Grammar Field Day
Grammar sections 1,2,3,4,5,8 and 9 celebrated their final day of class with a competition in Henkle Gym on May 8, 2012. The event was modeled after field days in American schools at the end of the year when there are often relay races and class competitions. Each class prepared a “grammar chant” to open the games. Some of the groups had great movements with their chants that helped show the meaning of the words. Then each section participated in races like the "egg on a spoon relay," a clothing race, and a three-legged race. In the clothing race, for example, a student would run to the middle of the gym, put on a shirt, skirt, scarf, gloves, hat and belt and then run back to the line and answer a grammar question. When that person answered the question correctly, the next person would put on all of the clothes, run to the line, take off the clothes, run back and answer their grammar question, then the process would repeat. The first, second and third place team captains collected ribbons for their teams. At the end of the races, half of the group chanted: “Grammar, grammar” while the other half said, “that’s my game.” (indented line shows the 2nd group response). Here’s the whole chant:
that’s my game.
is my name.
What do we appreciate?
We all feel the same (all say this)
Everyone got candies at the end as prizes. It was an enjoyable way to end the semester and reinforce concepts students learned in class. Click here to see a photo gallery from Grammar Field Day.
Class Visit to HALO
On Friday, April 13, 28 ASP students from Professors Melanie Jipping and Christine Nile's classes met with a group of “Helping Achieve Lifelong Objectives” (HALO) participants to talk about personality, employment and future goals. HALO is an organization that works with young adults in Marion and Polk Counties who have dropped out of school to attain their GED, start job-training, do internships, and work on other career-related goals. The ASP students had been studying a unit on employment in their Reading/Writing and Listening/Speaking classes, and this visit provided them with a chance to use what they learned outside of the classroom. ASP students prepared a short Power Point in small groups that showed their part-time jobs in Japan, while HALO participants shared an activity where everyone could explore their personality traits and possible dream jobs related to these traits. They concluded the visit with a shared pizza lunch hosted by HALO. It was an excellent opportunity for cultural sharing during which both ASP students and HALO participants could discuss their perspectives and experiences. Click here to see photos from this activity.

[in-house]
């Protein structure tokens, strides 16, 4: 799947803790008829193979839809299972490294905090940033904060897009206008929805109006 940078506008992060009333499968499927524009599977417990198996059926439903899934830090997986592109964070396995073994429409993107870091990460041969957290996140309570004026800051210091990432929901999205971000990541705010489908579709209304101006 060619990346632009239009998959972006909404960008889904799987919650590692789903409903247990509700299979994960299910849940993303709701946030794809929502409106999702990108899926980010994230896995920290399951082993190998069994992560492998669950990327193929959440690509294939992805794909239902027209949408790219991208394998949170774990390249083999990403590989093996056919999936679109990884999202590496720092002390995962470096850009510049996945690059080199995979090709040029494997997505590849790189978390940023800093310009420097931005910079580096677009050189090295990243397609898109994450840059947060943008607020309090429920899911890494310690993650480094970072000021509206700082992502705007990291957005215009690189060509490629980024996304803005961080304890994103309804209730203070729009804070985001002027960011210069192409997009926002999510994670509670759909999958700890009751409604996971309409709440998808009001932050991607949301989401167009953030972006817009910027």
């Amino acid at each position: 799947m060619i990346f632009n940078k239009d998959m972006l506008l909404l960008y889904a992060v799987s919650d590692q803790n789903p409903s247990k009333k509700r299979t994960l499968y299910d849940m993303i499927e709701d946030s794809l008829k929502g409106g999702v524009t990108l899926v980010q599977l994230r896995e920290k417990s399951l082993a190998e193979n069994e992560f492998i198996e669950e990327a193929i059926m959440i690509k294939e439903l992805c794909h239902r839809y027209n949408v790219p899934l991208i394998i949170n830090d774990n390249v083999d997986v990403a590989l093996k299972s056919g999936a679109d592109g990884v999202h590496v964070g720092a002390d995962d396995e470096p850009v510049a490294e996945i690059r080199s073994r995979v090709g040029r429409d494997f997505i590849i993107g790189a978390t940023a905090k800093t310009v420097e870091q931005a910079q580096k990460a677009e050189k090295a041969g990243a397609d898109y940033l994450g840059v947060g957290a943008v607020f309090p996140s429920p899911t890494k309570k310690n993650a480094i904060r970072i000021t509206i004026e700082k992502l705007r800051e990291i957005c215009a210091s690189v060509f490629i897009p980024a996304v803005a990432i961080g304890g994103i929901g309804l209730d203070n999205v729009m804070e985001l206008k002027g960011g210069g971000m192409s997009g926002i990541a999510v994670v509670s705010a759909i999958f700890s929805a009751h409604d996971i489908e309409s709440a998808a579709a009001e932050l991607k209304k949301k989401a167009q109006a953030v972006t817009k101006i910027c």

Speaking/Listening Class Visit Harritt Elementary School
TIUA Professor Tamara Smith recently took her Speaking/Listening class to visit Mrs. Taylor's fourth grade class at Harritt Elementary School in Salem. When the ASP students arrived at the school, they were greeted by three fifth-grade students who had earned the right be tour guides for their school. Harritt Elementary School is a bilingual school where both English and Spanish are used and taught throughout the day. Many, but not all, of the students at Harritt Elementary come from families where English is their second language.
The 5th graders, Noah, Joaquin, and Ben, guided the ASP students through the cafeteria and explained the lunch program and the role that most all of the 5th grade students have in assisting with the lunch and the recycling program. The ASP students also toured the school library and then went to Mrs. Taylor’s class. In the classroom, everyone shared names, favorite sports, favorite animals and other favorite things. ASP students also shared pictures from elementary schools in Japan.
Homework for the ASP students after returning to TIUA was to write about similarities and differences between Harritt Elementary and elementary schools in Japan.
Click here to see photos from the visit.
Prof. Averill's Grammar Class Visit WU's Theater
Professor Jane Averill’s Grammar class visited theater professor Bobby Brewer-Wallin in the Willamette Theater on March 6. He showed the students the black box theatre, explained the history of the building, and then took everyone to the costume studio where he spends most of his time. He answered questions the students had prepared. They asked about his past job at Disneyland, what he likes about his job, how long he’s been teaching at WU and what his dream is. He showed them the costumes he and students are making for the next play, The Adding Machine, opening on April 13. He explained how the costumes help the audience understand the characters. For example, he talked about how he used colors that didn’t match well to express the chaotic atmosphere in the office. A group of students decided to go see the show in April.
Click here to see photos of the visit.